New Jersey lawmakers on Thursday considered penalizing companies that move call center jobs overseas by making those companies ineligible for state grants, loans and tax benefits for three years.
The Senate Economic Growth Committee discussed the bill but didn't vote on it. The Assembly approved a similar measure in March.
The measure would also require call centers to notify the state labor commissioner when relocating overseas. That information would be available on the state labor commissioner's website.
Verizon and the Communications Workers of America clashed at the hearing over the reasons for a drop in call center employment.
The CWA's Bob Master told lawmakers that Verizon's call center workforce in New Jersey has declined over the last 10 years, with most jobs sent overseas, all while receiving state subsidies.
Verizon officials said employment has gone down, but only because of a decline in the landline business.
Master said consumers should have the right to know which companies are sending jobs overseas and expressed concern about protecting customer security and privacy when jobs are sent overseas.
"The bottom line from our perspective is we believe that this is a really modest proposal to try to discourage very profitable companies like Verizon and others like it in the industry from sending work overseas," Master said.
Marion Cuttino of CWA Local 1022, who works for Verizon, said lawmakers need to send a message to companies to rebuild New Jersey and stop sending jobs overseas.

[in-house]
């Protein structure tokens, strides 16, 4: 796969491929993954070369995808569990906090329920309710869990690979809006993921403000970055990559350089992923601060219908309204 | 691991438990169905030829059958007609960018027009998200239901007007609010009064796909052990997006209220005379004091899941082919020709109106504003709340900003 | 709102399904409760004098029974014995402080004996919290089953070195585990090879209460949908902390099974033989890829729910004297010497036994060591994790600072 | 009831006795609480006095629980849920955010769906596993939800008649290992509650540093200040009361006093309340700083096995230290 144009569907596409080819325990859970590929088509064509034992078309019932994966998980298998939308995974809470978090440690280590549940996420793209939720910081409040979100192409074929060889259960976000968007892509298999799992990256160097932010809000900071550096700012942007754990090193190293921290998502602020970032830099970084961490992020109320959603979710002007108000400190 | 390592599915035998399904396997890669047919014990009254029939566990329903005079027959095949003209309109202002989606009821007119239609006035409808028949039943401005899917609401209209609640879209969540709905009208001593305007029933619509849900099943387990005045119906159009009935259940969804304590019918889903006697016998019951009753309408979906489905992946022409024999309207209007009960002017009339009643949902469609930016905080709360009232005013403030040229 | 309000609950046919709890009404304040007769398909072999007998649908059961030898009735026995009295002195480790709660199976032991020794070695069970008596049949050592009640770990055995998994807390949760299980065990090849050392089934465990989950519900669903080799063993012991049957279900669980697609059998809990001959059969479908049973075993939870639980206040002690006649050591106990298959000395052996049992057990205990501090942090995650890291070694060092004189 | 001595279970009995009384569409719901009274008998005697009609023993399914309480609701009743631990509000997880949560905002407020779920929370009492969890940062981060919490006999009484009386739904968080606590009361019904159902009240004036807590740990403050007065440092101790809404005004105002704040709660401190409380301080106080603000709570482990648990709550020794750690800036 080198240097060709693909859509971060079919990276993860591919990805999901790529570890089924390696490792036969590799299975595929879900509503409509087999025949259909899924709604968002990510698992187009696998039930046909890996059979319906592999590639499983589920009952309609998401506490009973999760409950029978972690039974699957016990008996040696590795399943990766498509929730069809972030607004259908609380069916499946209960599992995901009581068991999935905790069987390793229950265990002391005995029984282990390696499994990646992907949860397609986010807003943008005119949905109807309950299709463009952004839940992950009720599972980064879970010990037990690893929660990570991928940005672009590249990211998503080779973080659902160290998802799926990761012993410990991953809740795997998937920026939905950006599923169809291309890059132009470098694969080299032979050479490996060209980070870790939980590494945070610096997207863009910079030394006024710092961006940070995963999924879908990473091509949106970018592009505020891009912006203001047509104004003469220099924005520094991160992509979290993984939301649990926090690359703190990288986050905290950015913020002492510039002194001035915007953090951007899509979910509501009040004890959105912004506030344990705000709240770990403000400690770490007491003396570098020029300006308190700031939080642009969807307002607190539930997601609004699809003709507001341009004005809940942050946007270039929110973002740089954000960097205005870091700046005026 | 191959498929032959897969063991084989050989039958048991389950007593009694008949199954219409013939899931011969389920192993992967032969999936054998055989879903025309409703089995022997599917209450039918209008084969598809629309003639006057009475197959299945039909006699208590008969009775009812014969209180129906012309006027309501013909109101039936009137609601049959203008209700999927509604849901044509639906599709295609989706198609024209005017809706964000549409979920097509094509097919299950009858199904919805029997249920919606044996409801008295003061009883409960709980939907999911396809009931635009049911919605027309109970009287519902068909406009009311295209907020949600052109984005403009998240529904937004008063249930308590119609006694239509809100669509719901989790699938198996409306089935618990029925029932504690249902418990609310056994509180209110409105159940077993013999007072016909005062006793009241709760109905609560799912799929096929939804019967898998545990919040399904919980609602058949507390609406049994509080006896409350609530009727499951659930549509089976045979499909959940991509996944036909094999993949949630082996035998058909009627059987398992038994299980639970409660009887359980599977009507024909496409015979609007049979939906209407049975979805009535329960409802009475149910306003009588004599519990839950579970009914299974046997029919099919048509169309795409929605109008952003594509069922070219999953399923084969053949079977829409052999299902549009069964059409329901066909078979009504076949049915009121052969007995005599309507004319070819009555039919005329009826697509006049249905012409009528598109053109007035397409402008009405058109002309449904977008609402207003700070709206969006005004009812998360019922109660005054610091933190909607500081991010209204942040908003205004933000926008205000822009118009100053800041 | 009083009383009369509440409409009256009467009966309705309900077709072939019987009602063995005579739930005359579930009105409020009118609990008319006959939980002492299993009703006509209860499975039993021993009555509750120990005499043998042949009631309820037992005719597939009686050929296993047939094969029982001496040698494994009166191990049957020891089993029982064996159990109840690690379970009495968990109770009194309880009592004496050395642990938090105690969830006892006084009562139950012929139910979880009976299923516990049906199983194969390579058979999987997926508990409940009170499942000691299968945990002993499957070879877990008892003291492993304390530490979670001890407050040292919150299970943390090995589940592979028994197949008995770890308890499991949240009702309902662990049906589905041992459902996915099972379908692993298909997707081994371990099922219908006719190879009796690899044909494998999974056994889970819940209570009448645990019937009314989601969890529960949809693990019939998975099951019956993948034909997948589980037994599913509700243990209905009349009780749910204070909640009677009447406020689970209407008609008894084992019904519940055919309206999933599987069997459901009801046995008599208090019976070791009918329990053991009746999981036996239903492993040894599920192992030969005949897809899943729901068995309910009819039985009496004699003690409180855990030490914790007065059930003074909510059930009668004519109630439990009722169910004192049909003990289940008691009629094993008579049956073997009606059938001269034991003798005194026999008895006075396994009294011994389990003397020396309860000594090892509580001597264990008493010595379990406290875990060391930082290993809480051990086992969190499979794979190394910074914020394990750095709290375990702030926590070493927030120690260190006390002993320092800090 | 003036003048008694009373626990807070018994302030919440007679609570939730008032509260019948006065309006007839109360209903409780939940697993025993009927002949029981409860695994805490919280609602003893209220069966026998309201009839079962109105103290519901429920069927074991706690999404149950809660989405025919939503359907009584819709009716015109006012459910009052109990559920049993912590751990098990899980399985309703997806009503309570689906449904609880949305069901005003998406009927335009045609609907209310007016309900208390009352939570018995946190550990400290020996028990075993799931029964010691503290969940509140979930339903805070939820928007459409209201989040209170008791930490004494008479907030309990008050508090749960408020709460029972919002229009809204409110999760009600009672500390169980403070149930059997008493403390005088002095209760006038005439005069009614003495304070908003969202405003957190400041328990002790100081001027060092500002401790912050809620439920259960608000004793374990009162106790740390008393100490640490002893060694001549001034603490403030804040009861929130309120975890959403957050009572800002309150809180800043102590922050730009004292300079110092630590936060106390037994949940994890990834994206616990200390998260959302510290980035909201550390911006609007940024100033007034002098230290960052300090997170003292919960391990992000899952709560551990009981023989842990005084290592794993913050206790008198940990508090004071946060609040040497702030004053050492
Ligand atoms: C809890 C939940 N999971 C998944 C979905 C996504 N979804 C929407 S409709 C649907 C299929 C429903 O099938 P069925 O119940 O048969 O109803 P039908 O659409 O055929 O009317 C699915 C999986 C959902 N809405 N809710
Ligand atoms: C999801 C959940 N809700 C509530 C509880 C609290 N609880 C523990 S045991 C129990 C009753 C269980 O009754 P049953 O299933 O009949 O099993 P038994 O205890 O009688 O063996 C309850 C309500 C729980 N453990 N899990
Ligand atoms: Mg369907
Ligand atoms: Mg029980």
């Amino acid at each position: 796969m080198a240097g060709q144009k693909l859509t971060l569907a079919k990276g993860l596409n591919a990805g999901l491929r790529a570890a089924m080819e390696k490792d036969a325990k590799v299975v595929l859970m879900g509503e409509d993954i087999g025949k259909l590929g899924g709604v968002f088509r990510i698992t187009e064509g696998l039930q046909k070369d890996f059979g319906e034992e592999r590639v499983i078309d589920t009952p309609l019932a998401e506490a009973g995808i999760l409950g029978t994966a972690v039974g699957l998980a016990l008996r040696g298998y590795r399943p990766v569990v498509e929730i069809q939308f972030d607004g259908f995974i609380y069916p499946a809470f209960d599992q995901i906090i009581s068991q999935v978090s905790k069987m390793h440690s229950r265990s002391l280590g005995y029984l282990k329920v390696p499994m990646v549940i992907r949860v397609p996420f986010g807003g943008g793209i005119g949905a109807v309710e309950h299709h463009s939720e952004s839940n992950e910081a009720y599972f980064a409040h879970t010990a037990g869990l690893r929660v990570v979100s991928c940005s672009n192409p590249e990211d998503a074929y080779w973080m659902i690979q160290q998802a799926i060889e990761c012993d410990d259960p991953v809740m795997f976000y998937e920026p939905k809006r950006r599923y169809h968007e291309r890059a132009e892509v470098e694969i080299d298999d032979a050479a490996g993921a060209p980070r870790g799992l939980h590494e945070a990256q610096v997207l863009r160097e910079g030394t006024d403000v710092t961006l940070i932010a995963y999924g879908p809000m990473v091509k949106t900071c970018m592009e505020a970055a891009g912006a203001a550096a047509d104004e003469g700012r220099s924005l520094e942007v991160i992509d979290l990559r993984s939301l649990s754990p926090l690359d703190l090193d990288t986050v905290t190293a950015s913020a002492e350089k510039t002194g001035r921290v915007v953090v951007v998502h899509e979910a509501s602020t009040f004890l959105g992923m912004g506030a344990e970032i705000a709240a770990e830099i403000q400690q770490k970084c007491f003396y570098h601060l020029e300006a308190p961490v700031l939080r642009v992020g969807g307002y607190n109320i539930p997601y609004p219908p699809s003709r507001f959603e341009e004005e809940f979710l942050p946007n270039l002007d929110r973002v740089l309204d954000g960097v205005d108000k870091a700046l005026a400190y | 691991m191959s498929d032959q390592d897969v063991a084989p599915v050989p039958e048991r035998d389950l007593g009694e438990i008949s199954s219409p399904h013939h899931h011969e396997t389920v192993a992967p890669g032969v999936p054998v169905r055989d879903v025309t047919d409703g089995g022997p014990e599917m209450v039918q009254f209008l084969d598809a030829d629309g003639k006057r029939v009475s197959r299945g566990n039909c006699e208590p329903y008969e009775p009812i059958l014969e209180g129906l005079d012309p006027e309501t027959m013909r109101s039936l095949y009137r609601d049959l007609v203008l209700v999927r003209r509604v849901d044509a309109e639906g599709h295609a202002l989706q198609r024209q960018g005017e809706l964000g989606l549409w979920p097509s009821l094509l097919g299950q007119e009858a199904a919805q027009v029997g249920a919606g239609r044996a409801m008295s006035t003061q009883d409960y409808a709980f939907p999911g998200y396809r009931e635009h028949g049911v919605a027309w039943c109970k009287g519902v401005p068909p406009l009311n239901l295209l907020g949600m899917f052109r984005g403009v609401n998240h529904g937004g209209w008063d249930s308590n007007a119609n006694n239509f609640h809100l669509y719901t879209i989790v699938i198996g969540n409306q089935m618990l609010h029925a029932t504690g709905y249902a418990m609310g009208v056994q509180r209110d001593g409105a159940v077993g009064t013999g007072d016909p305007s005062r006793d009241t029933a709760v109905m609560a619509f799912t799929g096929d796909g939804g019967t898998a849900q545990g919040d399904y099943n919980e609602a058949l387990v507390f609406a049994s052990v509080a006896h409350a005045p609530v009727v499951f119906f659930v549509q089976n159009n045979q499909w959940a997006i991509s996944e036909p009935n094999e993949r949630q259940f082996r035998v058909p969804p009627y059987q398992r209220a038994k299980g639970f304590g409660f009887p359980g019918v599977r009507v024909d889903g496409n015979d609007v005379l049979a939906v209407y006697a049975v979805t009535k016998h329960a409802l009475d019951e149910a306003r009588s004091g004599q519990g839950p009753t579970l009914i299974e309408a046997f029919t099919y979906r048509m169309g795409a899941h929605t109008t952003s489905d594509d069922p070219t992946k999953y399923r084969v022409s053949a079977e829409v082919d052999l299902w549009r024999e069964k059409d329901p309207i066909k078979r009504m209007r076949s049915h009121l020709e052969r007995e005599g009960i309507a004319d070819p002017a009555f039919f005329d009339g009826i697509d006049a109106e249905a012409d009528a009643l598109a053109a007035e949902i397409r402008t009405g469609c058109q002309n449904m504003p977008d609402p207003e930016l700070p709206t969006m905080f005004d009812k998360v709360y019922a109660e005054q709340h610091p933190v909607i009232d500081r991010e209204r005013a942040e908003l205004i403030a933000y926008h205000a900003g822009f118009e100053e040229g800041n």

"If companies like Verizon won't invest in New Jersey, then New Jersey needs to stop investing in Verizon," Cuttino said.
But Ulises Diaz of Verizon told lawmakers off-shoring jobs is a national issue and should be dealt with at the federal level. He warned passing the legislation would put New Jersey at a competitive disadvantage and pointed out the company built a call center in Freehold in 2006.
"At that point, if this bill had been in place, we probably would have built it somewhere else," Diaz said.
Verizon spokesman Lee Gierczynski said suggestions that the company is moving jobs overseas from New Jersey are false. He said the company employs 14,000 people in New Jersey, is one of the state's largest investors of private capital, and suggested the CWA and International Brotherhood of Electrical Workers are using the issue as a contract negotiation tactic.
"Despite the misleading claims by union leaders, employment in our call centers has dropped, not because jobs have outsourced, but because the size of our landline business has dropped over the past decade as consumers turn to other technologies for their communications needs," Gierczynski said.
Gierczynski said even though the company isn't outsourcing jobs right now, they oppose the measure because it's hard to predict what the future may hold for a global business like Verizon.
"While Verizon New Jersey may not be outsourcing jobs per se to other locations, Verizon as a corporation has employees on five continents and customers in more than 150 companies, and businesses like Verizon need the flexibility to deploy resources to other areas," he said.
New Jersey lawmakers considered penalizing companies that move call center jobs overseas by making those companies ineligible for state grants, loans and tax benefits for three years.